L. A. González, L. B. Correa, A. Ferret, X. Manteca, J. L. Ruíz-de-la-Torre and S. Calsamiglia.  Intake, water consumption, ruminal fermentation, and stress response of beef heifers fed after different lengths of delays in the daily feed delivery time. J. Anim Sci. 2009. 87:2709-2718.

Meta-analysis of conventional vs. non-conventional beef production
Conventional feeding systems use pharmaceutical products not allowed in natural or organic systems for finishing cattle. This review of data compares the performance effects (ADG, G:F, DMI) of technologies used in conventional feeding programs that are prohibited in organic and/or natural programs. The technologies evaluated were steroid implants, monensin, tylosin, endectocides, and metaphylaxis with any antimicrobial. For inclusion in this analysis, studies were conducted in North America; reported randomization to treatment group; utilized beef cattle; contained an untreated control group; and were sourced from peer reviewed journals. Forest plots were used to visually examine the data for trends towards a uniform effect of the technology on the outcomes of interest (ADG, DMI, G:F). Technologies that displayed a uniform response compared to negative controls on the forest plot were then analyzed using mixed models. Examination of forest plots for endectocides, steroid implants, monensin and metaphylaxis technologies appeared to show performance advantages for treated cattle relative to cattle in negative control groups. An insufficient number of studies met the inclusion criteria to conduct meta-analyses comparing endectocides, monensin or tylosin to negative controls. Average daily gain in feeder cattle given metaphylaxis on arrival was 0.11 kg/d (P < 0.01) greater relative to cattle that did not receive metaphylaxis on arrival. Implanting heifers increased ADG by 0.08 kg/d compared to non-implanted controls (P = 0.09). Implants had no effect on G:F (P = 0.14) in heifers or on DMI (P = 0.44) relative to non-implanted control heifers. Implanting steers was associated with greater ADG by 0.25 kg/d (P < 0.01) and DMI by 0.53 kg/d (P < 0.01) relative to non-implanted control steers. Implants also improved G:F in steers relative to non-implanted steers by 0.02 (0.17 vs. 0.15; implanted vs. controls, P < 0.01) (n = 21 studies). When average estimated differences in ADG and G:F for implanted and non-implanted steers were incorporated into a breakeven model, implanted steers had a $77 per head lower cost of production than non-implanted steers and $349 per head lower cost of production than organically raised steers. These data illustrate the importance of capturing premiums when operating natural and organic production systems to maintain economic viability.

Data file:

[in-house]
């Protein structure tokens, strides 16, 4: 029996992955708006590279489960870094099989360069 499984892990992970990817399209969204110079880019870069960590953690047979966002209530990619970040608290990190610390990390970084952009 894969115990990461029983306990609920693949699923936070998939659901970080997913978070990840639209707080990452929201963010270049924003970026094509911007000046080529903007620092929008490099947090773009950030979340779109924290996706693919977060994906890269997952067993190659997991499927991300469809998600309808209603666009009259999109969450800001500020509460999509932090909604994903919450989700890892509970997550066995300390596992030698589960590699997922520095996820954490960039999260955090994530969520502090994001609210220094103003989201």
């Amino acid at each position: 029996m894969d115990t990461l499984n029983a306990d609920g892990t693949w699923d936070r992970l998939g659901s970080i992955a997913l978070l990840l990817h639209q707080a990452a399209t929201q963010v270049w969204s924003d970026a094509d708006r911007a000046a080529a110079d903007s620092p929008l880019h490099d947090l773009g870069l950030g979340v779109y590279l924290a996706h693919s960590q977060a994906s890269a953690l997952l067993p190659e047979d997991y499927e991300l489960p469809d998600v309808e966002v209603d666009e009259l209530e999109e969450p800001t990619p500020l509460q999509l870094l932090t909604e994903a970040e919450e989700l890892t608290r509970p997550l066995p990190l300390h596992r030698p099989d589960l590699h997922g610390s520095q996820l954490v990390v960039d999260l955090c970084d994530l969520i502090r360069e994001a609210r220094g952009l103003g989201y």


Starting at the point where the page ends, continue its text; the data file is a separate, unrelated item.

B.W. Wileman, D. U. Thomson, C.D. Reinhardt and D. G. Renter.  Analysis of modern technologies commonly used in beef cattle production: Conventional beef production verses non-conventional production using meta-analysis. Published online first on July 17, 2009. J. Anim Sci. 1910. doi:10.2527/jas.2009-1778




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For more information please contact:
Brad White, DVM, MS
Beef Production Medicine
Q211 Mosier Hall
Manhattan, KS 66506
bwhite@vet.ksu.edu